The Grapes of Wrath (First Edition) by John Steinbeck
The Grapes of Wrath is a novel by John Steinbeck (1902-1968). The first edition of this work was published in 1939 by James Lloyd at The Viking Press, New York. Background
Steinbeck wrote The Grapes of Wrath during the Great Depression. He wanted to make those responsible feel guilty and ashamed by portraying those it was affecting the most, the tenant farmers forced to turn migrant workers in Dust Bowl America. The novel developed from a series of seven articles written for the San Francisco news in 1936, titled ‘The Harvest Gypsies’.
When published, its controversial depicting of the plight of the poorest in America was attacked, and Steinbeck branded a socialist propagandist. The book was banned, burned, but also read, especially among the working class.
This novel was instrumental in the decision to grant John Steinbeck the Nobel Prize for Literature in 1962, is considered one of the greatest novels of the 20th century, and along with Of Mice and Men (1937) among the defining works of American realist and dustbowl fiction.
Plot, Characters, Themes
Set during the Great Depression in Dust Bowl America, the plot features a poor family of tenant farmers who have been driven from their home due to drought, economic hardship, and agricultural changes. Along with thousands of other Oklahoman migrants, they head to California in the hope of finding jobs, land, and regaining their dignity. On this trip, the stories of these migrants are heard, and their hardships shared.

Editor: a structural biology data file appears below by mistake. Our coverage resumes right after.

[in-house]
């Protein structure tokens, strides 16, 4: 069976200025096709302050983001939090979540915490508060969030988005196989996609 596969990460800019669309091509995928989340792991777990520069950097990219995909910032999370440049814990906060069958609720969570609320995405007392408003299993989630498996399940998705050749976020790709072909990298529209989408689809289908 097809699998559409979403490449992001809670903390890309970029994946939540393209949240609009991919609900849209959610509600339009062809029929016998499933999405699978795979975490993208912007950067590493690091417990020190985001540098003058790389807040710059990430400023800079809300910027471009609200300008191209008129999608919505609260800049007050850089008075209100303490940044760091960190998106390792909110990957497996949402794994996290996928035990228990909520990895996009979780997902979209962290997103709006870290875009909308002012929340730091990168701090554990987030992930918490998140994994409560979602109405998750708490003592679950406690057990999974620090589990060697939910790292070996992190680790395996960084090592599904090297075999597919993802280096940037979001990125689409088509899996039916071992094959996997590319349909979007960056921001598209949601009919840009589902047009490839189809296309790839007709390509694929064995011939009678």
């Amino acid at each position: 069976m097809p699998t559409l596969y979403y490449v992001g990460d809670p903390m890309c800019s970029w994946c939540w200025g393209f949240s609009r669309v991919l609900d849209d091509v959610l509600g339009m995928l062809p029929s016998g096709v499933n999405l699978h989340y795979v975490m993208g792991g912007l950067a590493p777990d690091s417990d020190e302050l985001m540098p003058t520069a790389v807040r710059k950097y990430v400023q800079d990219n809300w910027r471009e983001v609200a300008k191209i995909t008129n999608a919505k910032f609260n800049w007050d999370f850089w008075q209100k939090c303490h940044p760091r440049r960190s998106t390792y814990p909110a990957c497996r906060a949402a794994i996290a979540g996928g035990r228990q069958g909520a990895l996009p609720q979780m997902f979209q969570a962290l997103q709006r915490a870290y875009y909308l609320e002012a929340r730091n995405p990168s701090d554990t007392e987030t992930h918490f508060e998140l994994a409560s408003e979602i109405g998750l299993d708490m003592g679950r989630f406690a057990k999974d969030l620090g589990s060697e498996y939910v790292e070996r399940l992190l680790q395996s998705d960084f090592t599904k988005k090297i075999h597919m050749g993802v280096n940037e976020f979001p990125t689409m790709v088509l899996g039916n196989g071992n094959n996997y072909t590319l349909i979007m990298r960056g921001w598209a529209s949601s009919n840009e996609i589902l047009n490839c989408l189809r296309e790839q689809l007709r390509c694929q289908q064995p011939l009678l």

Steinbeck presented in this realist work a true and harrowing depiction of what was happening in America at this time.
John Steinbeck was an American writer renowned for his realist and Dust Bowl fiction. He wrote 27 books, and won many awards.
Notable auction sales and collecting tips
First edition copies of The Grapes of Wrath are worth much more when they retain their original bindings and dust jackets. It is not recommended to restore or rebind them.
The Grapes of Wrath first editions (1939, The Viking Press, New York) inscribed, were sold by Heritage Auctions for $14,500 in June 2008, by Sothebys for $28,800 in November 2004, by Bonhams for $47,800 in February 2007 and by Christie’s for $41,825 in October 2002.
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